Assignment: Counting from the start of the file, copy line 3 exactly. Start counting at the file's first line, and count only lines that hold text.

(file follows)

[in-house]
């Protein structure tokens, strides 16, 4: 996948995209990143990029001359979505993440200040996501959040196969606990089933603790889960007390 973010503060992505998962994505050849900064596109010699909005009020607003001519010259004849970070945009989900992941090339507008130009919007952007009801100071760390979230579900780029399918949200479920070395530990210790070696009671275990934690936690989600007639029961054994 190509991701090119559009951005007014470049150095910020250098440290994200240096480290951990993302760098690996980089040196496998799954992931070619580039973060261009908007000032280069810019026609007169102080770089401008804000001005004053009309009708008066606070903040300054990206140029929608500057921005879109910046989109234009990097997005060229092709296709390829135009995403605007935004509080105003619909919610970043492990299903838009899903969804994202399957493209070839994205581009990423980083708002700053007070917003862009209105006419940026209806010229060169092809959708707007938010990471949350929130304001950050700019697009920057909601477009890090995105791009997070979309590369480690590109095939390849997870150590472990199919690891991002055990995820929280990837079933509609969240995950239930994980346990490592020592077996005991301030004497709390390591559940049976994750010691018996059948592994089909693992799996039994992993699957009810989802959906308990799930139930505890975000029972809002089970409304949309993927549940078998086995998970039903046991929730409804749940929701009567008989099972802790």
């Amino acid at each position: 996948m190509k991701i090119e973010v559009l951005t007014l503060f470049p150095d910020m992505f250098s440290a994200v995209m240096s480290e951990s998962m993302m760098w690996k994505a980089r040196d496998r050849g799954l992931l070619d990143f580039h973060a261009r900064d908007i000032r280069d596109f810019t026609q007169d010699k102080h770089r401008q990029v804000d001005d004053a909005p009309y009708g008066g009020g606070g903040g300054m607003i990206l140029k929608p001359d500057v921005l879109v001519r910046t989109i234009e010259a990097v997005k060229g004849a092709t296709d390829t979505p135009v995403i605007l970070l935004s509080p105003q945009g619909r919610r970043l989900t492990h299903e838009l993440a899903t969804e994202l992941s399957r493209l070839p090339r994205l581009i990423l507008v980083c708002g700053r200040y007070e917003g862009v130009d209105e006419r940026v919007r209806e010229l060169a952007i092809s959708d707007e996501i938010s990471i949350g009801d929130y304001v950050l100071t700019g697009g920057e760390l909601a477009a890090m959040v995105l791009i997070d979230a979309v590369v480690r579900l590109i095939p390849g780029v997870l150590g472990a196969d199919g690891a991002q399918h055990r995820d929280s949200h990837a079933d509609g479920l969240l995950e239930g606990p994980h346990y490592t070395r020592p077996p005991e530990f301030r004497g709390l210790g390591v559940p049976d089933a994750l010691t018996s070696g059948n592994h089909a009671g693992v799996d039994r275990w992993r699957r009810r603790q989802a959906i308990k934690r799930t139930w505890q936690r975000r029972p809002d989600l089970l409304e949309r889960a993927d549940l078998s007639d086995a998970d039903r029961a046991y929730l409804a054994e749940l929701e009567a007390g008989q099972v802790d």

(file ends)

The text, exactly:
């Amino acid at each position: 996948m190509k991701i090119e973010v559009l951005t007014l503060f470049p150095d910020m992505f250098s440290a994200v995209m240096s480290e951990s998962m993302m760098w690996k994505a980089r040196d496998r050849g799954l992931l070619d990143f580039h973060a261009r900064d908007i000032r280069d596109f810019t026609q007169d010699k102080h770089r401008q990029v804000d001005d004053a909005p009309y009708g008066g009020g606070g903040g300054m607003i990206l140029k929608p001359d500057v921005l879109v001519r910046t989109i234009e010259a990097v997005k060229g004849a092709t296709d390829t979505p135009v995403i605007l970070l935004s509080p105003q945009g619909r919610r970043l989900t492990h299903e838009l993440a899903t969804e994202l992941s399957r493209l070839p090339r994205l581009i990423l507008v980083c708002g700053r200040y007070e917003g862009v130009d209105e006419r940026v919007r209806e010229l060169a952007i092809s959708d707007e996501i938010s990471i949350g009801d929130y304001v950050l100071t700019g697009g920057e760390l909601a477009a890090m959040v995105l791009i997070d979230a979309v590369v480690r579900l590109i095939p390849g780029v997870l150590g472990a196969d199919g690891a991002q399918h055990r995820d929280s949200h990837a079933d509609g479920l969240l995950e239930g606990p994980h346990y490592t070395r020592p077996p005991e530990f301030r004497g709390l210790g390591v559940p049976d089933a994750l010691t018996s070696g059948n592994h089909a009671g693992v799996d039994r275990w992993r699957r009810r603790q989802a959906i308990k934690r799930t139930w505890q936690r975000r029972p809002d989600l089970l409304e949309r889960a993927d549940l078998s007639d086995a998970d039903r029961a046991y929730l409804a054994e749940l929701e009567a007390g008989q099972v802790d």